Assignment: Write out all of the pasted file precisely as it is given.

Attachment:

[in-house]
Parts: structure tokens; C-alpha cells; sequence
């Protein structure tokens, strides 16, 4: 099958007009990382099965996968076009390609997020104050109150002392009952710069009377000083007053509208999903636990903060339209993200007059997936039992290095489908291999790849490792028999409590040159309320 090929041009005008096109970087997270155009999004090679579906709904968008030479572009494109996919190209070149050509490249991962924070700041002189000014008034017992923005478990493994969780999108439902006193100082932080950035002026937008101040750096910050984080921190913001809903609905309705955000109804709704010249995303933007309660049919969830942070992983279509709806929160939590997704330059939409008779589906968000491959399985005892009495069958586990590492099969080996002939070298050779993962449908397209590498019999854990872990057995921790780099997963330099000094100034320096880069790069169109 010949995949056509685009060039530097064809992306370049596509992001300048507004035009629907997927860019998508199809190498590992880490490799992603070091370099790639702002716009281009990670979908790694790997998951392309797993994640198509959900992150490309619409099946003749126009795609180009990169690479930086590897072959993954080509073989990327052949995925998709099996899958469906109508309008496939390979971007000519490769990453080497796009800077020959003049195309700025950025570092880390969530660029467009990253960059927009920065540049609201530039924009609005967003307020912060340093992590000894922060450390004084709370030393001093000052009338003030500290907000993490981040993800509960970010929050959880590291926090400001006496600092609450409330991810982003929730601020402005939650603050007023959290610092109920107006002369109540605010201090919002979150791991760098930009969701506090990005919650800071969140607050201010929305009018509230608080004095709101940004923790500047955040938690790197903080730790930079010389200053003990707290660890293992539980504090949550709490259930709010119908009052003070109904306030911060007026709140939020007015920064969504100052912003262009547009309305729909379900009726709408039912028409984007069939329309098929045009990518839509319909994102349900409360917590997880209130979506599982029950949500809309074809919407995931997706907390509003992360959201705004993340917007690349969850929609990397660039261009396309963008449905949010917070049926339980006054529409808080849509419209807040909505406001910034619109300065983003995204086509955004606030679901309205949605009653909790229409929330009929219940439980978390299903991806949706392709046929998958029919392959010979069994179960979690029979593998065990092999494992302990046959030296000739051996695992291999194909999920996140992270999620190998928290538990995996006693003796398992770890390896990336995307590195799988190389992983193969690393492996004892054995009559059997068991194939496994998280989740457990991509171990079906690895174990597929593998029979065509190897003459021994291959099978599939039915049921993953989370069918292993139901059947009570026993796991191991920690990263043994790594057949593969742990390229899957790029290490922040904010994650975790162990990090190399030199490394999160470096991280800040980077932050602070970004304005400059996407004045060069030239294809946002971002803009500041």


[in-house]
Parts: structure tokens; C-alpha cells; sequence
């Protein structure tokens, strides 16, 4: 099958007009990382099965996968076009390609997020104050109150002392009952710069009377000083007053509208999903636990903060339209993200007059997936039992290095489908291999790849490792028999409590040159309320 090929041009005008096109970087997270155009999004090679579906709904968008030479572009494109996919190209070149050509490249991962924070700041002189000014008034017992923005478990493994969780999108439902006193100082932080950035002026937008101040750096910050984080921190913001809903609905309705955000109804709704010249995303933007309660049919969830942070992983279509709806929160939590997704330059939409008779589906968000491959399985005892009495069958586990590492099969080996002939070298050779993962449908397209590498019999854990872990057995921790780099997963330099000094100034320096880069790069169109 010949995949056509685009060039530097064809992306370049596509992001300048507004035009629907997927860019998508199809190498590992880490490799992603070091370099790639702002716009281009990670979908790694790997998951392309797993994640198509959900992150490309619409099946003749126009795609180009990169690479930086590897072959993954080509073989990327052949995925998709099996899958469906109508309008496939390979971007000519490769990453080497796009800077020959003049195309700025950025570092880390969530660029467009990253960059927009920065540049609201530039924009609005967003307020912060340093992590000894922060450390004084709370030393001093000052009338003030500290907000993490981040993800509960970010929050959880590291926090400001006496600092609450409330991810982003929730601020402005939650603050007023959290610092109920107006002369109540605010201090919002979150791991760098930009969701506090990005919650800071969140607050201010929305009018509230608080004095709101940004923790500047955040938690790197903080730790930079010389200053003990707290660890293992539980504090949550709490259930709010119908009052003070109904306030911060007026709140939020007015920064969504100052912003262009547009309305729909379900009726709408039912028409984007069939329309098929045009990518839509319909994102349900409360917590997880209130979506599982029950949500809309074809919407995931997706907390509003992360959201705004993340917007690349969850929609990397660039261009396309963008449905949010917070049926339980006054529409808080849509419209807040909505406001910034619109300065983003995204086509955004606030679901309205949605009653909790229409929330009929219940439980978390299903991806949706392709046929998958029919392959010979069994179960979690029979593998065990092999494992302990046959030296000739051996695992291999194909999920996140992270999620190998928290538990995996006693003796398992770890390896990336995307590195799988190389992983193969690393492996004892054995009559059997068991194939496994998280989740457990991509171990079906690895174990597929593998029979065509190897003459021994291959099978599939039915049921993953989370069918292993139901059947009570026993796991191991920690990263043994790594057949593969742990390229899957790029290490922040904010994650975790162990990090190399030199490394999160470096991280800040980077932050602070970004304005400059996407004045060069030239294809946002971002803009500041």